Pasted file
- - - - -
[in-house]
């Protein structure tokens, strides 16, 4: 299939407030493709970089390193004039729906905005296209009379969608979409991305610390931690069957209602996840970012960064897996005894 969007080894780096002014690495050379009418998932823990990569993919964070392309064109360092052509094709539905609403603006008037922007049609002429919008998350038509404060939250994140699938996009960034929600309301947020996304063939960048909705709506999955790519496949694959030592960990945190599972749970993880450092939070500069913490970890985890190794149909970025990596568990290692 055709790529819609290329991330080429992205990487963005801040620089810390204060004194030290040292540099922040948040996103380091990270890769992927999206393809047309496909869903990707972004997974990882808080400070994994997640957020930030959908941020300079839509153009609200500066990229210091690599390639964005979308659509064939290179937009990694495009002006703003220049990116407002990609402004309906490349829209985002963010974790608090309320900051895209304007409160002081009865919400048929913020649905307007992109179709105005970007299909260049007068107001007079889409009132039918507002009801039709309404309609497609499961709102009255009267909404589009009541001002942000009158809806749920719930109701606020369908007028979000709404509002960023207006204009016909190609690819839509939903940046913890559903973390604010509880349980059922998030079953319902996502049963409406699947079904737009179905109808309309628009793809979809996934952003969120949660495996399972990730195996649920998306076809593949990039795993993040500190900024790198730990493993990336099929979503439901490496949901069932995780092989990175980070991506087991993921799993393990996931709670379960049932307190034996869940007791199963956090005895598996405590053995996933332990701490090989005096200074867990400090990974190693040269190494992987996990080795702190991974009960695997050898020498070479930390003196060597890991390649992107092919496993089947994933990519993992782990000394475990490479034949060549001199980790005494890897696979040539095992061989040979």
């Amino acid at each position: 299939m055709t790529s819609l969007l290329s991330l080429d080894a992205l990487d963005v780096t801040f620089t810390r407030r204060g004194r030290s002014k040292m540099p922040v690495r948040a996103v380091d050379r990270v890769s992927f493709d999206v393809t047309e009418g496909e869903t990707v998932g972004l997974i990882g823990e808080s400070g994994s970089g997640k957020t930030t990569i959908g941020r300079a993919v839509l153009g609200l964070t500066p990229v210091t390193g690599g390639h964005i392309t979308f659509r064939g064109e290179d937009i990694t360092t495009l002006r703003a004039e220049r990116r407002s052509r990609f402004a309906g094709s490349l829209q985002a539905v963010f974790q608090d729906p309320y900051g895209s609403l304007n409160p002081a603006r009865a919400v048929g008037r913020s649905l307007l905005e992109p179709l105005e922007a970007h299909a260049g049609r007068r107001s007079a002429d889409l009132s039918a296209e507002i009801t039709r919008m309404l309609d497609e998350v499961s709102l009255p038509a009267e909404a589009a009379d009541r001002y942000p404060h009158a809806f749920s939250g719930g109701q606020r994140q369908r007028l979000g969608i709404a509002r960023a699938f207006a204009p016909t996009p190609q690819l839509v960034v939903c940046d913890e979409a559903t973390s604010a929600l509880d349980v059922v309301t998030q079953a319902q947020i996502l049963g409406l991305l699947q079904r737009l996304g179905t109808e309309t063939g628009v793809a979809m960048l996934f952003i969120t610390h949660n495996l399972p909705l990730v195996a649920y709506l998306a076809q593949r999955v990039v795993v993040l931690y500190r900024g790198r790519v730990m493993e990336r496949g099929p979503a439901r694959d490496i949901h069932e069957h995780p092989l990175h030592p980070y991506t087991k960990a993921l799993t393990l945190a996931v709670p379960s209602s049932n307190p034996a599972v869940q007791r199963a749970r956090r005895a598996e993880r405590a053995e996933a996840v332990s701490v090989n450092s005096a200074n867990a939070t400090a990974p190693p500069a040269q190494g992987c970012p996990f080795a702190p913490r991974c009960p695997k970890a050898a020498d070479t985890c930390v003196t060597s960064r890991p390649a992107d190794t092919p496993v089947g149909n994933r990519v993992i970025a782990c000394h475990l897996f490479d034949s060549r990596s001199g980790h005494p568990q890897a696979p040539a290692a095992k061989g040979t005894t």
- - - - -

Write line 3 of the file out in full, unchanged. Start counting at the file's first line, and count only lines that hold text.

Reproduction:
């Amino acid at each position: 299939m055709t790529s819609l969007l290329s991330l080429d080894a992205l990487d963005v780096t801040f620089t810390r407030r204060g004194r030290s002014k040292m540099p922040v690495r948040a996103v380091d050379r990270v890769s992927f493709d999206v393809t047309e009418g496909e869903t990707v998932g972004l997974i990882g823990e808080s400070g994994s970089g997640k957020t930030t990569i959908g941020r300079a993919v839509l153009g609200l964070t500066p990229v210091t390193g690599g390639h964005i392309t979308f659509r064939g064109e290179d937009i990694t360092t495009l002006r703003a004039e220049r990116r407002s052509r990609f402004a309906g094709s490349l829209q985002a539905v963010f974790q608090d729906p309320y900051g895209s609403l304007n409160p002081a603006r009865a919400v048929g008037r913020s649905l307007l905005e992109p179709l105005e922007a970007h299909a260049g049609r007068r107001s007079a002429d889409l009132s039918a296209e507002i009801t039709r919008m309404l309609d497609e998350v499961s709102l009255p038509a009267e909404a589009a009379d009541r001002y942000p404060h009158a809806f749920s939250g719930g109701q606020r994140q369908r007028l979000g969608i709404a509002r960023a699938f207006a204009p016909t996009p190609q690819l839509v960034v939903c940046d913890e979409a559903t973390s604010a929600l509880d349980v059922v309301t998030q079953a319902q947020i996502l049963g409406l991305l699947q079904r737009l996304g179905t109808e309309t063939g628009v793809a979809m960048l996934f952003i969120t610390h949660n495996l399972p909705l990730v195996a649920y709506l998306a076809q593949r999955v990039v795993v993040l931690y500190r900024g790198r790519v730990m493993e990336r496949g099929p979503a439901r694959d490496i949901h069932e069957h995780p092989l990175h030592p980070y991506t087991k960990a993921l799993t393990l945190a996931v709670p379960s209602s049932n307190p034996a599972v869940q007791r199963a749970r956090r005895a598996e993880r405590a053995e996933a996840v332990s701490v090989n450092s005096a200074n867990a939070t400090a990974p190693p500069a040269q190494g992987c970012p996990f080795a702190p913490r991974c009960p695997k970890a050898a020498d070479t985890c930390v003196t060597s960064r890991p390649a992107d190794t092919p496993v089947g149909n994933r990519v993992i970025a782990c000394h475990l897996f490479d034949s060549r990596s001199g980790h005494p568990q890897a696979p040539a290692a095992k061989g040979t005894t």